Somewhere in a waiting room Box picked up a magazine and read an article on Ophir, a small settlement in Central Otago. Rich in historic buildings and lovely old-fashioned gardens it is a popular stop for people enjoying the Central Otago Rail Trail.
This summer we spent Christmas with our daughter Ruby and her family who live near Omarama, a small town near the Southern end of the Mackenzie Basin. Omarama is well situated for exploring Lake Ohau, Benmore, the Clay Cliffs and then through the Lindis Pass to Wanaka, Alexandra, Clyde, Cromwell and, with a small diversion, Ophir.
“I’m sure you are going to love this little town,” Box assured me, and I did.
We approached the town via the O’Connell bridge (well worth a visit) which crosses the Manuherikia River. Pretty much a one street town, the original buildings were saved when the town sank from a social and commercial centre during the gold rush to near obscurity after the gold dwindled.
One of the country’s most authentic and significant settlements, the town is undergoing a renaissance and we could absolutely see why. We were there early summer in time to see the gardens flowering with an abundance of roses, hollyhocks, lavender and perennials. The main street features many original houses and shops built from the local schist, concrete, stone and wood, ideal backdrops for the traditional English gardens for which it is renowned. Hollyhocks, I have discovered, take two years to flower so there is a bit of organising to enjoy them every year.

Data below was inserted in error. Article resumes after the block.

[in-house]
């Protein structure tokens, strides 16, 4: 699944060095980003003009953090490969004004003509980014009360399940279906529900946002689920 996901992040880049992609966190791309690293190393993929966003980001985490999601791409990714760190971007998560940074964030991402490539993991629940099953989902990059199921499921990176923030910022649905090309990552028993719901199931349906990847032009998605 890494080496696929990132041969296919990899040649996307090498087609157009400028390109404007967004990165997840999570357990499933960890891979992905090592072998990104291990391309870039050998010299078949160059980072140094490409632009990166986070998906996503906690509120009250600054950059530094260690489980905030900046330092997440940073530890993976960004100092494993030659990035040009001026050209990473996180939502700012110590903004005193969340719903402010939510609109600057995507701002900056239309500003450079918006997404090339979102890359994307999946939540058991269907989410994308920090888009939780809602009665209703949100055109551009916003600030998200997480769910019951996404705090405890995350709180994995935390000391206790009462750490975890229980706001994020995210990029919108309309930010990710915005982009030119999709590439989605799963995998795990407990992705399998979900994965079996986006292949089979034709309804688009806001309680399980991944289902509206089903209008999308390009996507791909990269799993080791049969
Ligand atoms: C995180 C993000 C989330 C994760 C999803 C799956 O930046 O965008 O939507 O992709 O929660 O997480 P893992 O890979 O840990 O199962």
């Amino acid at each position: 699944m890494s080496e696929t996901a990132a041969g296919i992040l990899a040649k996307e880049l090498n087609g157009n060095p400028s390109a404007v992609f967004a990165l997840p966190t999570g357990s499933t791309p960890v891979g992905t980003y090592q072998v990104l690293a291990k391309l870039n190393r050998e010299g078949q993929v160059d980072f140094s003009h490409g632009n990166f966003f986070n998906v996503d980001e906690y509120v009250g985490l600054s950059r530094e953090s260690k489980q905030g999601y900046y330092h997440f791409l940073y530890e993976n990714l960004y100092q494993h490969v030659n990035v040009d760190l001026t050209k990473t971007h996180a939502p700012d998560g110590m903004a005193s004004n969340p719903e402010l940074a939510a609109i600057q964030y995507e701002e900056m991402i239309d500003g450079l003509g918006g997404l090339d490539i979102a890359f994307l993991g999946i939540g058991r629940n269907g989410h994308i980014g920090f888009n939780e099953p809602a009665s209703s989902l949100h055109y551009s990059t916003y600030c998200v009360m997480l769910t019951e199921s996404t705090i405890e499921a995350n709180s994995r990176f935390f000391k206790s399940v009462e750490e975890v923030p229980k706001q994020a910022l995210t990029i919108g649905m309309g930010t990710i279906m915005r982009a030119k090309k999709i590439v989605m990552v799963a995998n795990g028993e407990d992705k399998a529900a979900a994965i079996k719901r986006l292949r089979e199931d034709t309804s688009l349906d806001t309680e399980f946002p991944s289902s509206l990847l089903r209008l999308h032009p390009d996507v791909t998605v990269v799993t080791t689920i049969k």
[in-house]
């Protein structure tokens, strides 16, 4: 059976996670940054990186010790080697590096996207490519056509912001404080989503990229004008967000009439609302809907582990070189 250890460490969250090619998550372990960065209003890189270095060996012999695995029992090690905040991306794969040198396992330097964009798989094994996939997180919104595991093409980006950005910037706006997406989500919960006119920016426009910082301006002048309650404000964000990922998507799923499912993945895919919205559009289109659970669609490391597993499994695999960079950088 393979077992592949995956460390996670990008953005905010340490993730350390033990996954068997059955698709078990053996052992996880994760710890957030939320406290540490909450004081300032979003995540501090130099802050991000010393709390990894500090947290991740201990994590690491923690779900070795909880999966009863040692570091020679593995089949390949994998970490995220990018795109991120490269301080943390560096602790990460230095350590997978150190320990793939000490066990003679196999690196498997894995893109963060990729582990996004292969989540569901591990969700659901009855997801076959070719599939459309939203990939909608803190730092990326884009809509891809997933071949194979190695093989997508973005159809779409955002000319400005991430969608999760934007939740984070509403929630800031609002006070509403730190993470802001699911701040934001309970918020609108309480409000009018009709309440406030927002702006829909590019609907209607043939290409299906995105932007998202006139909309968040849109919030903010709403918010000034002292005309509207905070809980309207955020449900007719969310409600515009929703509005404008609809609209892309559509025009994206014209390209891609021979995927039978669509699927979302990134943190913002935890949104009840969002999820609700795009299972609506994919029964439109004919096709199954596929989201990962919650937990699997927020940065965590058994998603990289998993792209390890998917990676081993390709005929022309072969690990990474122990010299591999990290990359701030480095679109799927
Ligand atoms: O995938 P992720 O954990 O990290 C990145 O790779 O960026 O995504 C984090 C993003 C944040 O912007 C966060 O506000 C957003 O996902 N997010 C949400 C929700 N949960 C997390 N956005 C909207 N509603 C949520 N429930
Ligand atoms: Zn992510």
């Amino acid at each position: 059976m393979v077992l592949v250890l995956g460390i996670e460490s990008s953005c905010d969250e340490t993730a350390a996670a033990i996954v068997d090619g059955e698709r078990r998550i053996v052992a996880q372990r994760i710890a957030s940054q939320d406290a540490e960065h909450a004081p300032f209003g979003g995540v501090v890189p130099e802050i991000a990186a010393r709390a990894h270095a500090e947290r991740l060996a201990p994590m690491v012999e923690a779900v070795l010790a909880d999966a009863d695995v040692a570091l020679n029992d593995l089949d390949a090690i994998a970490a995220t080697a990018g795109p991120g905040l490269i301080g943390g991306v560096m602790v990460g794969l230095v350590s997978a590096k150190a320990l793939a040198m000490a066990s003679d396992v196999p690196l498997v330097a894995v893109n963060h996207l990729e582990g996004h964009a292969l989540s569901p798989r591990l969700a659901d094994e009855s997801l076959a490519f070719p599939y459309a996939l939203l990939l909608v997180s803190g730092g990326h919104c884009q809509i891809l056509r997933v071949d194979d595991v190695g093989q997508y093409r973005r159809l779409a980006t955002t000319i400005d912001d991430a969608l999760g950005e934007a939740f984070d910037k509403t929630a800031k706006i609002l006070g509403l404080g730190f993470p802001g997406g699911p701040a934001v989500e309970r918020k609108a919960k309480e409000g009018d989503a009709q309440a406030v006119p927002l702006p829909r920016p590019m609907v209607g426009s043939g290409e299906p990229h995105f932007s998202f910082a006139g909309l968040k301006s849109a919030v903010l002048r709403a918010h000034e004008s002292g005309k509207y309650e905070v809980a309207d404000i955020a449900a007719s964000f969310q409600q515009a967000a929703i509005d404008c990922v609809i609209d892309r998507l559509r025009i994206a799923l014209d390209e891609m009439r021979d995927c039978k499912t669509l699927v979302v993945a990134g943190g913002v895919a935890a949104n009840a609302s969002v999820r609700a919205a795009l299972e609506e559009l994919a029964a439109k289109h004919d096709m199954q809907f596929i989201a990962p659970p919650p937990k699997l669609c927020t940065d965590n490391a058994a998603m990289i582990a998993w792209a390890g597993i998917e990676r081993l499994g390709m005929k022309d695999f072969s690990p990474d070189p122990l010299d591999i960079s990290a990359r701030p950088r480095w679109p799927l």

Box discovered, half way along the main street, a group of charming little cottages now available for rent run on similar lines to our Milestone Cottages, each with its own entrance and garden. Right next door was a man trimming his white standard roses. I complimented him on his garden and he came over very happily, ready for a chat. He showed me the schist paths he had uncovered and an old waterway also lined with stones and I remarked that they added to the attractions of the gardens.
New houses are subject to strict regulations but sadly not so the gardens. He was lamenting the garden opposite, which he said had been the jewel of the street; an outstanding herbaceous border, huge climbing roses and flowering trees. New absentee owners had bought the cottage and in the space of a couple of days had had most of the garden chain sawed. He and his neighbours watched in horror.
“So sad,” he said to me, “it was a remarkable example of that kind of garden.”
It had since become an Airbnb. I thought about these gardens when I was writing my last article. Carefully tended by their owners they provide pleasure and joy to the population and visitors. One of the old buildings has been turned into a lovely cafe with views across the street of further rustic buildings and gardens.
Back to Omarama, where Ruby was waiting to tell us we were off to ‘pick our own’ raspberries for Christmas Day. What a treat for us.
In Ophir, summer gardens flower with an abundance of roses, hollyhocks, lavender and perennials. The main street features many original houses and shops built from the local schist.